Report shows Iraqi insurgents are pursuing chemical weapons

Group seeking scientists was dismantled in June

October 10, 2004|By Bob Drogin | Bob Drogin,LOS ANGELES TIMES

WASHINGTON - Insurgent networks across Iraq are increasingly trying to acquire and use toxic nerve gases, blister agents and germ weapons against U.S. and coalition forces, according to a CIA report, and investigators said one group recruited scientists and sought to prepare poisons over seven months before it was dismantled in June.

U.S. officials say the threat is especially worrisome because leaders of the previously unknown group, which investigators dubbed the "Al-Abud network," were based in Fallujah in proximity to insurgents aligned with fugitive militant Abu Musab al-Zarqawi. The CIA says Zarqawi, who is blamed for attacks on U.S. forces and beheadings of hostages, has long sought to use chemical and biological weapons against targets in Europe as well as Iraq.

An exhaustive report released last week by Charles A. Duelfer, the CIA's chief weapons investigator in Iraq, concluded that Saddam Hussein destroyed his stockpiles of chemical and biological weapons in the early 1990s and never tried to rebuild them. But a little-noticed section of the 960-page report warns that the danger of a "devastating" attack with unconventional weapons has grown since the U.S.-led invasion and occupation of Iraq last year.

The Bush administration, which went to war primarily to disarm the Baghdad regime of suspected illicit stockpiles, has not previously disclosed that the insurgent groups that have emerged and steadily expanded since Hussein's ouster now are seeking to develop their own crude supplies of such deadly agents as mustard gas, ricin and the nerve gas tabun.

Neither of the two chemists who worked for al-Abud had any ties to Hussein's long-defunct weapons programs, and Duelfer's investigators found no evidence that the group's poison project was part of a "prescribed plan by the former regime to fuel an insurgency."

For now, the leaders and financiers of the network "remain at large, and alleged chemical munitions remain unaccounted," the report said. It added that other insurgent groups are "planning or attempting to produce or acquire" chemical and biological agents throughout Iraq, and warns that the availability of chemicals and munitions, as well as sympathetic former Iraqi weapons scientists, "increases the future threat."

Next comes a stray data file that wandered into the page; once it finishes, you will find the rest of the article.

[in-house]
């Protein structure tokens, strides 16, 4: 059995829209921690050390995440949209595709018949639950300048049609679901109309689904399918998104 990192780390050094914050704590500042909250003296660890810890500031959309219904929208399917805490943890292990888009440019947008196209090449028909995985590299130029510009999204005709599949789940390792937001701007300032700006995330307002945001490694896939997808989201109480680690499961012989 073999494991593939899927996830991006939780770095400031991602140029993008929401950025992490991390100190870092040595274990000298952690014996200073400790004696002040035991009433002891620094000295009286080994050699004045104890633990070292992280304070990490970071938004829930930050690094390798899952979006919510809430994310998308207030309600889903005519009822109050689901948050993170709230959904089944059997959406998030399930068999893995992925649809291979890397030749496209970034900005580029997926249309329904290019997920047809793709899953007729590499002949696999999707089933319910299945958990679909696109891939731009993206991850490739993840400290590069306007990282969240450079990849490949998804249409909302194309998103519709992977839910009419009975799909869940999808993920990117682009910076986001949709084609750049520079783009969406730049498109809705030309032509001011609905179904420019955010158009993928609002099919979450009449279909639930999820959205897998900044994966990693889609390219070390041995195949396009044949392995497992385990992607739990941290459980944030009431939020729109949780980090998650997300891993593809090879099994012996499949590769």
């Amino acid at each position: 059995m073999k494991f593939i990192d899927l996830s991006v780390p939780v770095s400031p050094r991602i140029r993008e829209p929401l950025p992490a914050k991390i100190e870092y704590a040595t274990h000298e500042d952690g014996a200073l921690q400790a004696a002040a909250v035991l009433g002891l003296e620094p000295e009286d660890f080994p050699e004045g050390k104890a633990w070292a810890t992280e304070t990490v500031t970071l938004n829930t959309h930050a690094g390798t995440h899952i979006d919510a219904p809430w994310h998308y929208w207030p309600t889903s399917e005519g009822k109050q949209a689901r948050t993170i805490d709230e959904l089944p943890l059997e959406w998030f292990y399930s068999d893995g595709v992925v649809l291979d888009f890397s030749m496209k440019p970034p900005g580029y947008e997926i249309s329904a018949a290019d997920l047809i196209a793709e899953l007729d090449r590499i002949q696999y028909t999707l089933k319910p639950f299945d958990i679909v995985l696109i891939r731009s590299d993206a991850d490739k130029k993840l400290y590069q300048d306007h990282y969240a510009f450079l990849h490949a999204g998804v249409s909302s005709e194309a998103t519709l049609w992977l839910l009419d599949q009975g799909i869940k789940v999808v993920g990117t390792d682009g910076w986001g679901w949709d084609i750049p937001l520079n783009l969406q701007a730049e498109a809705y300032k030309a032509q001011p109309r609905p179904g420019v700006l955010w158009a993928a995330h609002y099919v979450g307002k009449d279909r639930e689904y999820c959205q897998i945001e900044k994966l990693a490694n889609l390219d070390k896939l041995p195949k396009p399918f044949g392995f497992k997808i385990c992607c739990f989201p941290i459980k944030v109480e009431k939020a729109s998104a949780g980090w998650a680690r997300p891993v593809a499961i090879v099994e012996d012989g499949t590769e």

The new discoveries are separate from several attacks this year involving chemical munitions, the report said. In May and June, insurgents used old chemical-filled artillery shells, left over from Iraq's pre-1991 stocks, in three roadside bombs. Partly because of the age of the weapons, no chemical injuries were reported. In all, U.S. forces have recovered 53 decaying chemical-filled shells or artillery rockets that apparently were looted from unguarded ammunition bunkers or other sites.

Investigators from Duelfer's Iraq Survey Group learned of the al-Abud threat by chance in March when a U.S. Army patrol raided a laboratory in a Baghdad market known for chemical supply shops. They discovered an Iraqi chemist who had successfully produced small quantities of ricin, a potentially deadly toxin made from castor beans.

After the chemist was interrogated, Duelfer quickly created a team of covert agents, analysts and weapons experts to track down the scientist's contacts and arrest other members of al-Abud, named for the lab where the chemist was found.

By June, Duelfer's team was able to identify and "neutralize" the group's chemists and chemical suppliers, and other members of the network. A series of raids, interrogations and detentions "disrupted key activities at al-Abud-related laboratories, safehouses, supply stores" and organizational centers.

The al-Abud effort apparently began in December last year, according to Duelfer's report, when Fallujah-based insurgents belonging mostly to the Jaysh Muhammad insurgent group recruited "an inexperienced Baghdad chemist" to help them produce tabun, mustard gas and other chemical agents. A wealthy Baghdad businessman who had business ties to Hussein's military and intelligence service agreed to provide financial backing.

Jaysh Muhammad, also known as the Army of Muhammad, is largely made up of former members of Hussein's Baathist party, including former officers in the intelligence, security and police forces, the report said. The group has claimed responsibility for several brutal attacks including the bombing of the United Nations compound in Baghdad on Aug. 19 last year.

The chemist discovered in the al-Abad market, who was not identified, soon helped the insurgent group acquire the pesticide malathion, which has a similar chemical structure to tabun, as well as nitrogen mustard precursors - or ingredients - from looted government supplies and chemical shops.

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